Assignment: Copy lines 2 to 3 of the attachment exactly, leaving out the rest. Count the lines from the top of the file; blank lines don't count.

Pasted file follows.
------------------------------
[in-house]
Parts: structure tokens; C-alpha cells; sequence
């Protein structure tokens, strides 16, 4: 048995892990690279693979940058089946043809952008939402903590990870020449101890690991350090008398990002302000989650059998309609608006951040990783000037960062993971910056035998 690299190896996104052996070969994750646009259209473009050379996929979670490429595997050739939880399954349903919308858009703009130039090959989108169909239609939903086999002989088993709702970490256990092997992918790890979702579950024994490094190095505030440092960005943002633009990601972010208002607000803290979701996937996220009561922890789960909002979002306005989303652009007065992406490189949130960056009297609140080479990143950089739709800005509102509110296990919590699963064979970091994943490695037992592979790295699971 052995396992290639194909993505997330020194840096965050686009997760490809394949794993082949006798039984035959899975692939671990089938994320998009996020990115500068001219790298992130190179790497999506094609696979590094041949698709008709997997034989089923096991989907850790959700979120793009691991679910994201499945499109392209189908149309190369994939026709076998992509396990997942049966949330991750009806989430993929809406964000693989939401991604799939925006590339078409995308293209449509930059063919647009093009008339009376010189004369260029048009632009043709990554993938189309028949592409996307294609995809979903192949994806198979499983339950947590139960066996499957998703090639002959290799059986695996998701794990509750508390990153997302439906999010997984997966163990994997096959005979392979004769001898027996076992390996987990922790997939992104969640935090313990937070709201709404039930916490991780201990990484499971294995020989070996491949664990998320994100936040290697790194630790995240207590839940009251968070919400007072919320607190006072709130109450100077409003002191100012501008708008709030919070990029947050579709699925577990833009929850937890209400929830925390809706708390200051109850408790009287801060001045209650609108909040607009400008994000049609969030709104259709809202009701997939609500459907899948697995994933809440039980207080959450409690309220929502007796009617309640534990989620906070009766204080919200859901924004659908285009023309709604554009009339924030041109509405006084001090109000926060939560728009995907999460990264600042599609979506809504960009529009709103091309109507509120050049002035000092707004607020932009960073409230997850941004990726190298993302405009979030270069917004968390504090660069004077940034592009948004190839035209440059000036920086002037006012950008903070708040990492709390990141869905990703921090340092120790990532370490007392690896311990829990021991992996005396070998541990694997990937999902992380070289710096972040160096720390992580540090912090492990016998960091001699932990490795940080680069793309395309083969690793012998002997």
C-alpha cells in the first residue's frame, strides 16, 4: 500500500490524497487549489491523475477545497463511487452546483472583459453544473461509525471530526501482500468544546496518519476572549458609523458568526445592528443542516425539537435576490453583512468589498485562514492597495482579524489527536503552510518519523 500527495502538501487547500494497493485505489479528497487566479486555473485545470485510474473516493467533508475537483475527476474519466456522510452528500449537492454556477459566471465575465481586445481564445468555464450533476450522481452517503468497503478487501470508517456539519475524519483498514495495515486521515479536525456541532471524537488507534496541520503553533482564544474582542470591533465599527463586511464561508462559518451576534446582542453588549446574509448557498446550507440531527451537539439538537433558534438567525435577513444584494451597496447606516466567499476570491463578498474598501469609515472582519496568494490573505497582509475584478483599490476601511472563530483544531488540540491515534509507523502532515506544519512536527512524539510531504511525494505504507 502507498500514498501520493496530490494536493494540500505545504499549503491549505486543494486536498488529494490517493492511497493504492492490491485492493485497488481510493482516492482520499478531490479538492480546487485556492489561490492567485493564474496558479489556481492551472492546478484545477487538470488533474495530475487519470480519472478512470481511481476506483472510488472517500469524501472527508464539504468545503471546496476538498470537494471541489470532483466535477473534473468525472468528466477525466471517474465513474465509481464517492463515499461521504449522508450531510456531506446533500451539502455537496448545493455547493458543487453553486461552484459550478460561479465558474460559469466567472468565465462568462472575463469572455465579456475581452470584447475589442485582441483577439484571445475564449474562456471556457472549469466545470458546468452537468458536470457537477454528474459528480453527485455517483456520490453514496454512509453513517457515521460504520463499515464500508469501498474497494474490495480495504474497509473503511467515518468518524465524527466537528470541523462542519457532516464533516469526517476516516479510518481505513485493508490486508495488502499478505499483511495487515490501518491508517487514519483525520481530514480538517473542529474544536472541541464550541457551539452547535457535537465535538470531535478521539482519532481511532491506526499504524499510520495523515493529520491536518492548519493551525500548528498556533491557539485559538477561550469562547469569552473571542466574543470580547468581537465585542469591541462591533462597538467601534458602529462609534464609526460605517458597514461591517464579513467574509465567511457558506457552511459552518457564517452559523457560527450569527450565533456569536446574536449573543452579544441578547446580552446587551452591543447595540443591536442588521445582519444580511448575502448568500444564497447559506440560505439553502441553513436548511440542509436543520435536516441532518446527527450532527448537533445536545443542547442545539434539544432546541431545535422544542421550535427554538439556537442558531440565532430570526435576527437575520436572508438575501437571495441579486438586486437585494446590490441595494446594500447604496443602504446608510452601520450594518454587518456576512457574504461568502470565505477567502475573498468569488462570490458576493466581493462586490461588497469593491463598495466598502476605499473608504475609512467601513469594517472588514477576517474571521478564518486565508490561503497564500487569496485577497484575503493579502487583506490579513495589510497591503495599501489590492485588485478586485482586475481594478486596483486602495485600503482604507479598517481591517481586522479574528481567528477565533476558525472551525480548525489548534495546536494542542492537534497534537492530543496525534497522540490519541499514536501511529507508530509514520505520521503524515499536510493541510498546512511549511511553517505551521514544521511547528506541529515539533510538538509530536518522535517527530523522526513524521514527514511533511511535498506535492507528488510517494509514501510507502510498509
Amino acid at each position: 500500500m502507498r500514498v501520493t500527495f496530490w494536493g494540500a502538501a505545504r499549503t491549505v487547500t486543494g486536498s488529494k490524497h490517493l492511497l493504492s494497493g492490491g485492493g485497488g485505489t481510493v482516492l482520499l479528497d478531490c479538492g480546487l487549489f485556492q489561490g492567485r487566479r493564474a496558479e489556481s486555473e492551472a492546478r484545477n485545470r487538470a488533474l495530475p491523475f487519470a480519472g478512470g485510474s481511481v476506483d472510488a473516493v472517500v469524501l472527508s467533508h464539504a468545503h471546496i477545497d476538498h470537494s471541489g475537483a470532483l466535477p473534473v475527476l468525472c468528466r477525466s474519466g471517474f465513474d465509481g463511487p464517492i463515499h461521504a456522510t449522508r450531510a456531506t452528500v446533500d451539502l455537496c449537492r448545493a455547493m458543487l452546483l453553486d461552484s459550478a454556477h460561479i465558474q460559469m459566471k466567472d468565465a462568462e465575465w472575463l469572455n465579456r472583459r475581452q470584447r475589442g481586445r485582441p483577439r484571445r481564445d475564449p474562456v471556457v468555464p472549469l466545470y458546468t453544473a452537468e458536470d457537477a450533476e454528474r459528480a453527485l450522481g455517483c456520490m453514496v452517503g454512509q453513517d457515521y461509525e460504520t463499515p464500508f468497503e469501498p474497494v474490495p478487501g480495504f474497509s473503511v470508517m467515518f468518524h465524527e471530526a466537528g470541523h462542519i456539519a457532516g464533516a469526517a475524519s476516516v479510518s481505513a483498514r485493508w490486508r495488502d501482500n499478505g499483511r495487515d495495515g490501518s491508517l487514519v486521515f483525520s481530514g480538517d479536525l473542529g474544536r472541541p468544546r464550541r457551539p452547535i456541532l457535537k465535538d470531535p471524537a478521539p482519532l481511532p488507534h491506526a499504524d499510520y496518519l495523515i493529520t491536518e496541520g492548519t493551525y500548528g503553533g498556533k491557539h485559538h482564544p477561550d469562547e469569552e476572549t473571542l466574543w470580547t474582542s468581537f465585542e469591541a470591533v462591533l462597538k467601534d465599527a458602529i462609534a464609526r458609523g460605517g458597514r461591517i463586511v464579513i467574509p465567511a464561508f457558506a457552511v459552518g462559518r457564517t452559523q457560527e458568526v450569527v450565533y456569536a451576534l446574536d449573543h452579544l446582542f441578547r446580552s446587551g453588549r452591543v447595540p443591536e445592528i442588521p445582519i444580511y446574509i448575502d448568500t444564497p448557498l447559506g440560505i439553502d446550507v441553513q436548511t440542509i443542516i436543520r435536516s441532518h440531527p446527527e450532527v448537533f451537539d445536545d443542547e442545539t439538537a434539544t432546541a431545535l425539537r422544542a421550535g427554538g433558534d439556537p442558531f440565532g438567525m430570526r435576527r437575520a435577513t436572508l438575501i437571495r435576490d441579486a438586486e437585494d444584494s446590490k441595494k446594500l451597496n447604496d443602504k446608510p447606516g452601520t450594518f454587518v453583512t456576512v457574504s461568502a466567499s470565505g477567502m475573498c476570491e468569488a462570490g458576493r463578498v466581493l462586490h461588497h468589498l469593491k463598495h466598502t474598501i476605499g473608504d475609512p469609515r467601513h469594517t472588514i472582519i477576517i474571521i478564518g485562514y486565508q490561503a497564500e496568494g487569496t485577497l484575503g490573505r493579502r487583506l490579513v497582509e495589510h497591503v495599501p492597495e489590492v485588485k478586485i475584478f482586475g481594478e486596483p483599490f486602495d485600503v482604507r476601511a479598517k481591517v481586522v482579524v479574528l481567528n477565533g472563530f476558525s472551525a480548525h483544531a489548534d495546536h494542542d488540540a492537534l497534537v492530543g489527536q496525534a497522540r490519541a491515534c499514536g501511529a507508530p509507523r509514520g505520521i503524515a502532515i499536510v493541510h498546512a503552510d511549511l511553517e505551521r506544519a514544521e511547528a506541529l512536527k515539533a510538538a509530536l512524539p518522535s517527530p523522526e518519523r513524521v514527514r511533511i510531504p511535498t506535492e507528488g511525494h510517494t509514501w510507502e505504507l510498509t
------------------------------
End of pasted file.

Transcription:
Parts: structure tokens; C-alpha cells; sequence
């Protein structure tokens, strides 16, 4: 048995892990690279693979940058089946043809952008939402903590990870020449101890690991350090008398990002302000989650059998309609608006951040990783000037960062993971910056035998 690299190896996104052996070969994750646009259209473009050379996929979670490429595997050739939880399954349903919308858009703009130039090959989108169909239609939903086999002989088993709702970490256990092997992918790890979702579950024994490094190095505030440092960005943002633009990601972010208002607000803290979701996937996220009561922890789960909002979002306005989303652009007065992406490189949130960056009297609140080479990143950089739709800005509102509110296990919590699963064979970091994943490695037992592979790295699971 052995396992290639194909993505997330020194840096965050686009997760490809394949794993082949006798039984035959899975692939671990089938994320998009996020990115500068001219790298992130190179790497999506094609696979590094041949698709008709997997034989089923096991989907850790959700979120793009691991679910994201499945499109392209189908149309190369994939026709076998992509396990997942049966949330991750009806989430993929809406964000693989939401991604799939925006590339078409995308293209449509930059063919647009093009008339009376010189004369260029048009632009043709990554993938189309028949592409996307294609995809979903192949994806198979499983339950947590139960066996499957998703090639002959290799059986695996998701794990509750508390990153997302439906999010997984997966163990994997096959005979392979004769001898027996076992390996987990922790997939992104969640935090313990937070709201709404039930916490991780201990990484499971294995020989070996491949664990998320994100936040290697790194630790995240207590839940009251968070919400007072919320607190006072709130109450100077409003002191100012501008708008709030919070990029947050579709699925577990833009929850937890209400929830925390809706708390200051109850408790009287801060001045209650609108909040607009400008994000049609969030709104259709809202009701997939609500459907899948697995994933809440039980207080959450409690309220929502007796009617309640534990989620906070009766204080919200859901924004659908285009023309709604554009009339924030041109509405006084001090109000926060939560728009995907999460990264600042599609979506809504960009529009709103091309109507509120050049002035000092707004607020932009960073409230997850941004990726190298993302405009979030270069917004968390504090660069004077940034592009948004190839035209440059000036920086002037006012950008903070708040990492709390990141869905990703921090340092120790990532370490007392690896311990829990021991992996005396070998541990694997990937999902992380070289710096972040160096720390992580540090912090492990016998960091001699932990490795940080680069793309395309083969690793012998002997």